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Understanding the Scappoose Referendum

In a most unique exercise of democracy, a group of citizens has petitioned the city of Scappoose to place on the ballot a decision by the City Council approving an ordinance allowing certain lands within the proximity of the city limits to be deemed available for potential future growth.

The ordinance approval, followed by an approval of Columbia County, followed by an approval of the state of Oregon, is the procedure required by law to expand Scappoose's, or any other Oregon city's, urban growth boundary.

Once approved by all of the governing bodies, and having withstood any and all potential legal challenges, the urban growth boundary becomes the legal limitation of the extension of municipal services if the property or properties are annexed by vote into the city of Scappoose.

What changes occur when the UGB is finalized? None, except the community maps are remade to reflect the expanded area of potential services.

In a few weeks all of the citizens of Scappoose will receive their annual property tax statement. It will be higher than last year, guaranteed; that's the Oregon tax rule with its built-in inflation factor. Oregon property taxes are based on assessed value, not real market value, so even if your property value goes down your property taxes still go up.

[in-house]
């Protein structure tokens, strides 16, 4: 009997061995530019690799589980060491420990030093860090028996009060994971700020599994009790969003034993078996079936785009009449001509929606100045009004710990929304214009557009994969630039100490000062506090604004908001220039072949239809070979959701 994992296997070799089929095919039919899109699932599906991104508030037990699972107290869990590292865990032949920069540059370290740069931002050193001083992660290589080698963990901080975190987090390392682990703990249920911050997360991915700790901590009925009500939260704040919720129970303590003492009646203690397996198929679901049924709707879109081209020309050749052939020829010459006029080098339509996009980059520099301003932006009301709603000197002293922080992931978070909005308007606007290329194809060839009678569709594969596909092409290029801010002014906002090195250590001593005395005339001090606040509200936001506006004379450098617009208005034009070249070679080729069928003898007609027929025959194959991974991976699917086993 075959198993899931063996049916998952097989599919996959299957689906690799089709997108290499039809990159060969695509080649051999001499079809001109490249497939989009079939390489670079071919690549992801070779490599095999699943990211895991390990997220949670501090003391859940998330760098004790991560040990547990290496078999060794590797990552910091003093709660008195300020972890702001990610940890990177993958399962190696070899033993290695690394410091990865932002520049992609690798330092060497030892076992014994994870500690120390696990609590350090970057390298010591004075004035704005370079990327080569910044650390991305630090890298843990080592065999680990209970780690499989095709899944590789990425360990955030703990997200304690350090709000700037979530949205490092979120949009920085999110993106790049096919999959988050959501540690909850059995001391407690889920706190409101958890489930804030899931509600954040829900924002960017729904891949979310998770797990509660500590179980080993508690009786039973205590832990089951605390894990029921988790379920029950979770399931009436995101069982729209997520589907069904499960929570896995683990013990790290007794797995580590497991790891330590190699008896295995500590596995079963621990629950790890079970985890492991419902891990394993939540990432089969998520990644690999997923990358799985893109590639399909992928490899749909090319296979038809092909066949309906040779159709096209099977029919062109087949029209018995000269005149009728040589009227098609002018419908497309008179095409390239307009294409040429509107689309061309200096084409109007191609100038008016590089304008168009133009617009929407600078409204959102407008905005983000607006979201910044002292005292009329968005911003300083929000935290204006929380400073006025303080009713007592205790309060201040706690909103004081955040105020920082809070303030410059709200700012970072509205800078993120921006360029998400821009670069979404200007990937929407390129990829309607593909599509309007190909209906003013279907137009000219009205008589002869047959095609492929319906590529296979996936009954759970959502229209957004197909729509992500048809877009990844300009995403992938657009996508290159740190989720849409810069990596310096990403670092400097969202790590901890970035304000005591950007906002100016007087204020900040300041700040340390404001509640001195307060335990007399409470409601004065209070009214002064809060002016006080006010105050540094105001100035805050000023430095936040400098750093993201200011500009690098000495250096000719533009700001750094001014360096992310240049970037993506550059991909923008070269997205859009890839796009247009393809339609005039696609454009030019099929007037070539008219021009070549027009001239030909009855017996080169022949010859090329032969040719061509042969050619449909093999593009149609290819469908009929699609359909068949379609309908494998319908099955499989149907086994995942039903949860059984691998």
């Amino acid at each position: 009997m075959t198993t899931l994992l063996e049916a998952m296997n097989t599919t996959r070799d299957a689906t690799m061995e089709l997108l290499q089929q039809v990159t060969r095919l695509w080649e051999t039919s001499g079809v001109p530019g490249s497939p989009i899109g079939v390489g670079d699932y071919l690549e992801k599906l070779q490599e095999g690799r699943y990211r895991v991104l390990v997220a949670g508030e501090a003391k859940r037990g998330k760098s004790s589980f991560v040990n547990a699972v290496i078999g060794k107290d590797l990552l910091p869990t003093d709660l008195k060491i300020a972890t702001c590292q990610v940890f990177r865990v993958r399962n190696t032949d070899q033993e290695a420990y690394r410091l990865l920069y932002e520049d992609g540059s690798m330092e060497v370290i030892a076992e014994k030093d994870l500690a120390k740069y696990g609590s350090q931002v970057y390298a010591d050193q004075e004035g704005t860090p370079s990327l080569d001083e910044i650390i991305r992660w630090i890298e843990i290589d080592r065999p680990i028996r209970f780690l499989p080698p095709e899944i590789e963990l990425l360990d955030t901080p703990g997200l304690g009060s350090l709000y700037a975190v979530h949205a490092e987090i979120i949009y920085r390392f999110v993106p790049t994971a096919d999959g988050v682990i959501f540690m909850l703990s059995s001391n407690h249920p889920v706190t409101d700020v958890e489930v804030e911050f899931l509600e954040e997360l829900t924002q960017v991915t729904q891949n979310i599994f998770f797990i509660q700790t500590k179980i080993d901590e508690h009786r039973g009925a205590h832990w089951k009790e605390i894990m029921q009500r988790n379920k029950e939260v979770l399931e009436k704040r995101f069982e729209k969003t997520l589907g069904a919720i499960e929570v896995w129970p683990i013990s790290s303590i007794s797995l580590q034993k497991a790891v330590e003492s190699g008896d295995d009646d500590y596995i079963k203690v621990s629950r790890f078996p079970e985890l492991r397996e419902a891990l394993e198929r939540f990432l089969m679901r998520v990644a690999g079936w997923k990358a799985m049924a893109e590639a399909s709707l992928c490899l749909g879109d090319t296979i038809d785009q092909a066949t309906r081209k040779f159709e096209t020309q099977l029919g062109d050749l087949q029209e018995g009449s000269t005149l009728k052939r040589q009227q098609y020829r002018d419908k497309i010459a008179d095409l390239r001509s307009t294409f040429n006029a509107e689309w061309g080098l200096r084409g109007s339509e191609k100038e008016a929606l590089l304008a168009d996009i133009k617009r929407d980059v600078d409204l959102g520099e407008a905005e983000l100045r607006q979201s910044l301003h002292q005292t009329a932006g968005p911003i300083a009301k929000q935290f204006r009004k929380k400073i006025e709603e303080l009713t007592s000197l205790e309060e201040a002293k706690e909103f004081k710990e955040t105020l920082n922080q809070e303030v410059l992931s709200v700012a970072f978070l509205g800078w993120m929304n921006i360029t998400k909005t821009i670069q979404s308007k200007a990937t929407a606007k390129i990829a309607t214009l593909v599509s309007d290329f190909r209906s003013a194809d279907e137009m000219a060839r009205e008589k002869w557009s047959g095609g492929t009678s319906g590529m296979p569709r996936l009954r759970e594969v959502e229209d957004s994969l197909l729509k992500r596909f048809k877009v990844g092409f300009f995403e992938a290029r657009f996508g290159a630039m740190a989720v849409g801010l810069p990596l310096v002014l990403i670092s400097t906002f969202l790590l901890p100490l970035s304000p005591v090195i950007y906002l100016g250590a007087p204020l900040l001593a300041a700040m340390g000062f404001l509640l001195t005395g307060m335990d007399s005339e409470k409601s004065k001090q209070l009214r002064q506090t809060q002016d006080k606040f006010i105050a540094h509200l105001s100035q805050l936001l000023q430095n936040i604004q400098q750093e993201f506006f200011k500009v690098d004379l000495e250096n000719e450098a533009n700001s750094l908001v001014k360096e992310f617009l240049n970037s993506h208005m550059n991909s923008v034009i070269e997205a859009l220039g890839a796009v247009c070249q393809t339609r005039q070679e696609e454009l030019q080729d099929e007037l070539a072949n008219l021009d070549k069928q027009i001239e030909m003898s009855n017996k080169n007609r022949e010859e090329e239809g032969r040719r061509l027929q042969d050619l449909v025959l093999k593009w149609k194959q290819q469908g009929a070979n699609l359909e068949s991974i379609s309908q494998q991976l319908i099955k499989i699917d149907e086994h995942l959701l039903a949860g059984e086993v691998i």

There is only one process that can reduce your property taxes and that is to expand the tax base. That means when a business like Fred Meyer comes to Scappoose its property value is added to the total community value and we each pay a little less in property taxes.

Without growth - without industrial growth -Scappoose's tax base will stay dormant while the property taxes continue to increase.

The logic of your vote in favor of the Scappoose UGB ordinance should be evident.

Please don't succumb to the naysayers who speak of geometric growth in population and traffic. Both of these contentions are irrational. First, there is not enough zoned land to accommodate any large growth in population, (the UGB expansion did not include residential lands) and, second, traffic will continue to grow at its historic level with many of the jobs, if and when they occur, being filled by the workforce that now commutes to the Portland area.

- Len Waggoner, Scappoose